Thursday, 4 February 2016

Characterization - Different Points of View

As English teachers, we work with characterization all the time.  I often say that we call the course is in the Humanities because it is the study of what makes us human.  If that is the case, how could we not look at the evolution of human characters in literature?

When you have students look at characters again and again, it can be difficult to come up with an approach that feels fresh.  How about asking students to look at one character from several points of view?  Here is an easy prompt: Describe your character so that the reader will fall in love with him or her.  Then, describe the same character so that the reader will hate him or her.  This is a simple approach that will demonstrate all of the character traits that the student understands about the character.  A student who struggles with comprehension will be successful with this assignment at his or her own level.  They may choose traits that are more obvious, but they will be able to complete the task.  A student who has a deeper understanding of the text will be able to show that.  This student will be able to demonstrate sophistication and complexity through how they describe the character.  Rather than just describing things that the character has said or done, they may make indirect inferences, make connections to themselves or other texts, or they may consider what other characters say or think about this person.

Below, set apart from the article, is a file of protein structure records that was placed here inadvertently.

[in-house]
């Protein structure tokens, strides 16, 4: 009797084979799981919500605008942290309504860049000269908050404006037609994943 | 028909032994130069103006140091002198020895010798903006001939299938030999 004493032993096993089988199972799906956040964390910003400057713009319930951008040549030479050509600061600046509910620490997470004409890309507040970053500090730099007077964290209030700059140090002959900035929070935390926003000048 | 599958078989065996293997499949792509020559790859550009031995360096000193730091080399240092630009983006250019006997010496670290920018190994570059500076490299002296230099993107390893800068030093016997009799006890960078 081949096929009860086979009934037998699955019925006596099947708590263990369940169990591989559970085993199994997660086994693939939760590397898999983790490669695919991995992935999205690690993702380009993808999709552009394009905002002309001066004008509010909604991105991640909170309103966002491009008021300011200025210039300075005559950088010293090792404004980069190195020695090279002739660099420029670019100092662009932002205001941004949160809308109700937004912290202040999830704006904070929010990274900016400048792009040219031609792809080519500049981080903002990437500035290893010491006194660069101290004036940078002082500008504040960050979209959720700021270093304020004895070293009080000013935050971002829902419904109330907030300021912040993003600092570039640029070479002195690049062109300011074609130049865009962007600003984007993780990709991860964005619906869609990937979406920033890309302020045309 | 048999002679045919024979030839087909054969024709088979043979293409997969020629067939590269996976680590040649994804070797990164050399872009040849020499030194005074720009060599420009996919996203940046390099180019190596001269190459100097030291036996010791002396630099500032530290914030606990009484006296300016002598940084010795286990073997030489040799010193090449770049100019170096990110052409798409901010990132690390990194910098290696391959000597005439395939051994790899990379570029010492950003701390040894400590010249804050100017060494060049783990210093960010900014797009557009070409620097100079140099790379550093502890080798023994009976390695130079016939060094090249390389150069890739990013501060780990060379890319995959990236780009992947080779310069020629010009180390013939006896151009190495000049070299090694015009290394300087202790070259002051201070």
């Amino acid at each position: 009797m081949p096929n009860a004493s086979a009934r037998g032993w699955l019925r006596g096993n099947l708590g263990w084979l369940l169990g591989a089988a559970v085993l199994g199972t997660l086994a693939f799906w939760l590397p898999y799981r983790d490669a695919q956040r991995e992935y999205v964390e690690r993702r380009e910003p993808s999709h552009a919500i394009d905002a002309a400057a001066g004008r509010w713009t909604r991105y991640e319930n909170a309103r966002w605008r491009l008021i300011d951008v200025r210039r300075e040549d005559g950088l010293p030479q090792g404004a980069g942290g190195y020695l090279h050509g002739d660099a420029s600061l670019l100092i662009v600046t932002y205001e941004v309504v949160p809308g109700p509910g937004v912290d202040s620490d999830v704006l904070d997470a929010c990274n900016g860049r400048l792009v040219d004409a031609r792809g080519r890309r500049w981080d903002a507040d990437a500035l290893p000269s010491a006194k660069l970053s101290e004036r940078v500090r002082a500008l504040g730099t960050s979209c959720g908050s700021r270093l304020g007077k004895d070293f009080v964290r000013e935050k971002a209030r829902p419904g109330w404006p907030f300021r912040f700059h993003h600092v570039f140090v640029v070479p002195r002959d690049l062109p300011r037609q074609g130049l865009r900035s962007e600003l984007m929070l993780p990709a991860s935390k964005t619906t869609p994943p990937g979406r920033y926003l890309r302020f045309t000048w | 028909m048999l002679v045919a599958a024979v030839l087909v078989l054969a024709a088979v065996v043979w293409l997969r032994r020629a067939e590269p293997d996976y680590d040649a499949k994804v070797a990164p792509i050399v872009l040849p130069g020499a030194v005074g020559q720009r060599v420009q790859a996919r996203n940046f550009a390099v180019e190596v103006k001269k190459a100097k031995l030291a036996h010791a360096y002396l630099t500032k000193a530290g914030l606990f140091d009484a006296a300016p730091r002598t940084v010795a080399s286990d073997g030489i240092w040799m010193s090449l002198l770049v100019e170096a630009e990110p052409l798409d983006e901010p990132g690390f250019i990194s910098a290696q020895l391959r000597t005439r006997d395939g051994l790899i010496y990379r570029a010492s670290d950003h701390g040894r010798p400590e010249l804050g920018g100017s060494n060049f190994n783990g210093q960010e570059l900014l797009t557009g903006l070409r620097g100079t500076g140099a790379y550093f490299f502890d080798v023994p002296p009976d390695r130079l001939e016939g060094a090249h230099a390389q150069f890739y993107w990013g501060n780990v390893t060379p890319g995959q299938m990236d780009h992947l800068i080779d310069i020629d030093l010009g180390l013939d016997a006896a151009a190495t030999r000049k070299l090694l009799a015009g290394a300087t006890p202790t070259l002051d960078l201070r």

Food for Thought... how do you teach characterization?

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